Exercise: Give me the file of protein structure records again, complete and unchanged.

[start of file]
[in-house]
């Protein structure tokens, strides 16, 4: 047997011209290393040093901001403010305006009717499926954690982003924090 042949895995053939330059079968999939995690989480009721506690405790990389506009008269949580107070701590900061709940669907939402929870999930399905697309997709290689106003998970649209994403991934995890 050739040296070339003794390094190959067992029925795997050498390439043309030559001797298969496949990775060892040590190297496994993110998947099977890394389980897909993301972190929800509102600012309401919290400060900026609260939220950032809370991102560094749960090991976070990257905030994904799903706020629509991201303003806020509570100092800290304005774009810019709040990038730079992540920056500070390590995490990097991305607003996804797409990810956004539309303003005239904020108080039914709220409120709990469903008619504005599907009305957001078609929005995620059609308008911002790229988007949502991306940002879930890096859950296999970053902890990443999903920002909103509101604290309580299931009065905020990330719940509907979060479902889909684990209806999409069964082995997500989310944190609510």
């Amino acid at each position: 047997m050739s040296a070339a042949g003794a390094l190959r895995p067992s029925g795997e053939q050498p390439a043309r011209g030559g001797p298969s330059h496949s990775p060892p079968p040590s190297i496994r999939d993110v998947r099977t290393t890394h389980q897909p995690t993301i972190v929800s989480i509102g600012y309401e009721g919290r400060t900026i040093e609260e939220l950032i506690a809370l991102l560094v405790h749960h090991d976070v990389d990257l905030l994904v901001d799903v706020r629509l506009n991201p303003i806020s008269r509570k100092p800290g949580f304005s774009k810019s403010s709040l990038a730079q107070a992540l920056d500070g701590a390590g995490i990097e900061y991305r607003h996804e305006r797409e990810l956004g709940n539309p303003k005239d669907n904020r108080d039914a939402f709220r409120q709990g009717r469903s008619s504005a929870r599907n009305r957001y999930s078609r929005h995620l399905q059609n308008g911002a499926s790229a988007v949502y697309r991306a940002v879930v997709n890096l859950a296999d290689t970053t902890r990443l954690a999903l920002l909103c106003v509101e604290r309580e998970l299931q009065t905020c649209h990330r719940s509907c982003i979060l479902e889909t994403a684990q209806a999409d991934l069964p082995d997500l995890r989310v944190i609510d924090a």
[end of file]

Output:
[in-house]
């Protein structure tokens, strides 16, 4: 047997011209290393040093901001403010305006009717499926954690982003924090 042949895995053939330059079968999939995690989480009721506690405790990389506009008269949580107070701590900061709940669907939402929870999930399905697309997709290689106003998970649209994403991934995890 050739040296070339003794390094190959067992029925795997050498390439043309030559001797298969496949990775060892040590190297496994993110998947099977890394389980897909993301972190929800509102600012309401919290400060900026609260939220950032809370991102560094749960090991976070990257905030994904799903706020629509991201303003806020509570100092800290304005774009810019709040990038730079992540920056500070390590995490990097991305607003996804797409990810956004539309303003005239904020108080039914709220409120709990469903008619504005599907009305957001078609929005995620059609308008911002790229988007949502991306940002879930890096859950296999970053902890990443999903920002909103509101604290309580299931009065905020990330719940509907979060479902889909684990209806999409069964082995997500989310944190609510």
């Amino acid at each position: 047997m050739s040296a070339a042949g003794a390094l190959r895995p067992s029925g795997e053939q050498p390439a043309r011209g030559g001797p298969s330059h496949s990775p060892p079968p040590s190297i496994r999939d993110v998947r099977t290393t890394h389980q897909p995690t993301i972190v929800s989480i509102g600012y309401e009721g919290r400060t900026i040093e609260e939220l950032i506690a809370l991102l560094v405790h749960h090991d976070v990389d990257l905030l994904v901001d799903v706020r629509l506009n991201p303003i806020s008269r509570k100092p800290g949580f304005s774009k810019s403010s709040l990038a730079q107070a992540l920056d500070g701590a390590g995490i990097e900061y991305r607003h996804e305006r797409e990810l956004g709940n539309p303003k005239d669907n904020r108080d039914a939402f709220r409120q709990g009717r469903s008619s504005a929870r599907n009305r957001y999930s078609r929005h995620l399905q059609n308008g911002a499926s790229a988007v949502y697309r991306a940002v879930v997709n890096l859950a296999d290689t970053t902890r990443l954690a999903l920002l909103c106003v509101e604290r309580e998970l299931q009065t905020c649209h990330r719940s509907c982003i979060l479902e889909t994403a684990q209806a999409d991934l069964p082995d997500l995890r989310v944190i609510d924090a």